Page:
Despite the title, Burn Book is less a scorched-earth exposé than a primer for Swisher newbies and those who want to know the tech world from an insider perspective. On her podcasts she loves to riff on the big trouble she’s courting by revealing the skeletons in tech’s closet, but for her regular listeners there’s little in Burn Book that they won’t have already heard. (She explains that the title is a play on her Mean Girls reputation, a reference to the book of rumors written by the movie’s high school bullies, and that the cover shot of her face with her trademark Ray-Bans, a raging inferno reflected in the lenses, is kind of a joke.) In the memoir, Swisher slashes her way through the tech world like John Wick with a word processor, vanquishing vain CEOs and clueless legacy media bosses and emerging without a scratch. Those humbled bros include Elon Musk, a former pal who’s now a nemesis. But unlike Musk, who Swisher says recently declared her an “asshole,” most of the tech world still, well, likes and fears her. Other journalists dream of interviewing the likes of OpenAI CEO Sam Altman. At one stop on Swisher’s book tour, Altman is slated to interview her.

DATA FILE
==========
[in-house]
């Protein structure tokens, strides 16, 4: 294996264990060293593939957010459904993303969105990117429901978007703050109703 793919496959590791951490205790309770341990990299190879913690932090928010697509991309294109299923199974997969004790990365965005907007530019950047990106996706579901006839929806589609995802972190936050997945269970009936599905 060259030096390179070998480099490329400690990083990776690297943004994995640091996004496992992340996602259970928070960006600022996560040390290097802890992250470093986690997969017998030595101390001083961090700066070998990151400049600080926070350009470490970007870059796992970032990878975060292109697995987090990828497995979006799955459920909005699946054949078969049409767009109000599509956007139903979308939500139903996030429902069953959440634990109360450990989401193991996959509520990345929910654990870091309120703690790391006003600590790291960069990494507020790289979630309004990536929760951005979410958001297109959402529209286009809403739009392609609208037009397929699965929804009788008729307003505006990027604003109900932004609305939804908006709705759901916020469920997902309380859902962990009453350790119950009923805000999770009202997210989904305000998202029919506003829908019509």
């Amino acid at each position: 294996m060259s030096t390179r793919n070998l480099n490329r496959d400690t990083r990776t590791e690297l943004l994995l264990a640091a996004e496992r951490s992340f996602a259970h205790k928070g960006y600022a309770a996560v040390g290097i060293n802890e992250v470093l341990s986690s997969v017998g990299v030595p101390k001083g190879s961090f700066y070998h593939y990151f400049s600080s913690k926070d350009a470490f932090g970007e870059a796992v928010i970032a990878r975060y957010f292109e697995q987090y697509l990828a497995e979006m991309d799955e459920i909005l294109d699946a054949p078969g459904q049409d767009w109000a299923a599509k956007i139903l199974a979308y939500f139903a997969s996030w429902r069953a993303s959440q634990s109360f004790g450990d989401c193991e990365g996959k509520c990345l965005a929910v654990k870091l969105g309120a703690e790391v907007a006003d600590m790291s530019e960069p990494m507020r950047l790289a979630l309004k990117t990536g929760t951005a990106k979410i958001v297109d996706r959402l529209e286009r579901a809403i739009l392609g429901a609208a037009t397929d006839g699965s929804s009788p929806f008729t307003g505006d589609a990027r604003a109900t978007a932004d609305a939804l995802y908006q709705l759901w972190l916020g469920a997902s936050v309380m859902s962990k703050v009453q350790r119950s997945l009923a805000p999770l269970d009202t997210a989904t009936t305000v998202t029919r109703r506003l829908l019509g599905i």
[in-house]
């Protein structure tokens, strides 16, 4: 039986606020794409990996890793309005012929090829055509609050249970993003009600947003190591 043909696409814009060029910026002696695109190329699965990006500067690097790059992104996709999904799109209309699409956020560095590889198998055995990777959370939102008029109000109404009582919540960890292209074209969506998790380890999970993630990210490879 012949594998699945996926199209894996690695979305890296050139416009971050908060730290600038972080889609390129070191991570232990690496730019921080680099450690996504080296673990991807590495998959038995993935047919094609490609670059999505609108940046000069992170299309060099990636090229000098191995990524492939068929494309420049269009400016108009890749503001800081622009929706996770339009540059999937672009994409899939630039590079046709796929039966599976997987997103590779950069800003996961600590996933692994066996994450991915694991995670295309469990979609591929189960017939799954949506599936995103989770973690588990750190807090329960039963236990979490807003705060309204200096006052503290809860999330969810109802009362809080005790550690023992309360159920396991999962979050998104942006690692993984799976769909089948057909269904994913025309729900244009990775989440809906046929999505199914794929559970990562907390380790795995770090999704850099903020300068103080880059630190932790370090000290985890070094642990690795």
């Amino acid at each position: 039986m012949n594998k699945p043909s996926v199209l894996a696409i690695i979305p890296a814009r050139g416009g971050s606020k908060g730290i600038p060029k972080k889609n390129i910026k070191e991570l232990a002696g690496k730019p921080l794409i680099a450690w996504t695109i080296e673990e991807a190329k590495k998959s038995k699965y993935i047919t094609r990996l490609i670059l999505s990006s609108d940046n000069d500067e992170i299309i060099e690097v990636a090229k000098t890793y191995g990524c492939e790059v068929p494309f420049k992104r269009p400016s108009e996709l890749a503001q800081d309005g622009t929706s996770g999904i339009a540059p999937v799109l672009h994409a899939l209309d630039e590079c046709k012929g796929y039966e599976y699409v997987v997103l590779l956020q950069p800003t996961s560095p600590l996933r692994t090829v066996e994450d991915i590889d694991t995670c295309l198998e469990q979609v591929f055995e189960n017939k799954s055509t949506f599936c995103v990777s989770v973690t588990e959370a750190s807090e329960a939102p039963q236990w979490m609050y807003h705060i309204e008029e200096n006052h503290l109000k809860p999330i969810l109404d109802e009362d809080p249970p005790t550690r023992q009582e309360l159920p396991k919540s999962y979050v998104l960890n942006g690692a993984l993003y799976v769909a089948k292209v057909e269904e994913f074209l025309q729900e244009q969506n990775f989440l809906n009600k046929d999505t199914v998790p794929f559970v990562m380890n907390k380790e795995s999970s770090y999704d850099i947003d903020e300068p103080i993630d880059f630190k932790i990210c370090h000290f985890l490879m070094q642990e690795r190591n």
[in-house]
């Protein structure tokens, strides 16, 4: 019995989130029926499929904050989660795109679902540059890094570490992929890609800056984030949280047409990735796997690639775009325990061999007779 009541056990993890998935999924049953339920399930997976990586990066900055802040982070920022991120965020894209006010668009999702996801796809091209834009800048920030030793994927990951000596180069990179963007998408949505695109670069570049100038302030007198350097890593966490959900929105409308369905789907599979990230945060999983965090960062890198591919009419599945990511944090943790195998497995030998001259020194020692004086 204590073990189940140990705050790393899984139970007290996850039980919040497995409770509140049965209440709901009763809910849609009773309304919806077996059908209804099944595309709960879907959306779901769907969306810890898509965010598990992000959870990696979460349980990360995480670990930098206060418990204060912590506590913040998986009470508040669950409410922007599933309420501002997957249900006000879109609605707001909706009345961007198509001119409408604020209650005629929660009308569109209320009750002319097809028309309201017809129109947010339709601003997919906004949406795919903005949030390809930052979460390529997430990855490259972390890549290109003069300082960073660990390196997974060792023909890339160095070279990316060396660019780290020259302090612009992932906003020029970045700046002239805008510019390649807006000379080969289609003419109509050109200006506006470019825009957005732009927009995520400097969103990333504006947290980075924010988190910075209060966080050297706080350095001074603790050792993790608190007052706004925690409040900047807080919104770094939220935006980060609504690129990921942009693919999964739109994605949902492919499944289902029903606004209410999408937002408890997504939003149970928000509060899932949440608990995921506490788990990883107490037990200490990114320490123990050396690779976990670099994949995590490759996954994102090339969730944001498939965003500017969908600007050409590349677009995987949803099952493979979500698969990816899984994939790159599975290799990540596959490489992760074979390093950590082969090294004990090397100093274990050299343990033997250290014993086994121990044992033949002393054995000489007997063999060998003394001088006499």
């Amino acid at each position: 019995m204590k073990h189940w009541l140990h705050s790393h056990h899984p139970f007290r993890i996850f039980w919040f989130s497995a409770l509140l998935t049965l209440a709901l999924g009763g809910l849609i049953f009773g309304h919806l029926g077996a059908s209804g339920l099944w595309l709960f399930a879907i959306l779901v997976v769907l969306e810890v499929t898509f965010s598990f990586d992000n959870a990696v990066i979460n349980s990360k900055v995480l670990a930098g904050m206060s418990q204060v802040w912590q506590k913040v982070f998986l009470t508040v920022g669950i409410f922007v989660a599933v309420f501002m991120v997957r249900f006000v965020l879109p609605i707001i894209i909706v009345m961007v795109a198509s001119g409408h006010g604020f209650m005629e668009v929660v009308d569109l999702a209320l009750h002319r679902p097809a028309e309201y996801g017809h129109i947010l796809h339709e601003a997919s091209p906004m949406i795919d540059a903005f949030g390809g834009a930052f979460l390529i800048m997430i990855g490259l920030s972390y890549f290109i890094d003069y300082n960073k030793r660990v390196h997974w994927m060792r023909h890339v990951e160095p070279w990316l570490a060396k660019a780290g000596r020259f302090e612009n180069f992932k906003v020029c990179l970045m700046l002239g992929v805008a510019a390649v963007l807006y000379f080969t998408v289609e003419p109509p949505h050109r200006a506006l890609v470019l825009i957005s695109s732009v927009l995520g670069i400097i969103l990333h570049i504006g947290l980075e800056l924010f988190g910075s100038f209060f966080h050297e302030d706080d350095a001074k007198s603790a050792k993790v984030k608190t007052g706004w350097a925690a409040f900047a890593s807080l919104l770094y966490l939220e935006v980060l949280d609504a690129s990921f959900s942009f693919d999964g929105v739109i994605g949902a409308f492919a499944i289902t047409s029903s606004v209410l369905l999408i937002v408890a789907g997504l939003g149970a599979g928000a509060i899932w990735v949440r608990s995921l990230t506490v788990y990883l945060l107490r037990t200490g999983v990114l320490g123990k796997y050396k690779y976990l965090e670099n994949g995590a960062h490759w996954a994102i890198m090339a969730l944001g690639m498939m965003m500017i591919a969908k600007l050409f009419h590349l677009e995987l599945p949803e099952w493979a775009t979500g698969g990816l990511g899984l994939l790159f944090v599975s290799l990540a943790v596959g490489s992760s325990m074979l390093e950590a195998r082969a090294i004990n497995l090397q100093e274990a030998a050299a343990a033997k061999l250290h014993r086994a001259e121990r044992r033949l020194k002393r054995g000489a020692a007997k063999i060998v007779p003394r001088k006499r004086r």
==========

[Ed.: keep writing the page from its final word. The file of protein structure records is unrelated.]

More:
During my afternoon with Swisher at her house in a tony neighborhood in northwest Washington, DC, she took frequent breaks for fond exchanges with three of her four children, her wife Amanda Katz (an editor for The Washington Post), and her ex-wife, Megan Smith, a former US chief technology officer, who dropped in. Our conversation, though, was feisty, as we talked about her storied career, why she abandoned the conference business and The New York Times, and how she answers to the charge that she’s mean.

Steven Levy: What prompted you to write a memoir?

Kara Swisher: I didn’t want to. Jonathan Karp, the publisher of Simon & Schuster, bugged me for years to write something. I was much more interested in the blogs or the podcasts or whatever. I never really liked writing my books. The process was so slow. And I’d had enough of these [tech] people. I don’t like most of them anymore. I didn’t want to reflect on them. I’m sick of them. They’re sick of me. And Walt Mossberg was supposed to write his memoir, right?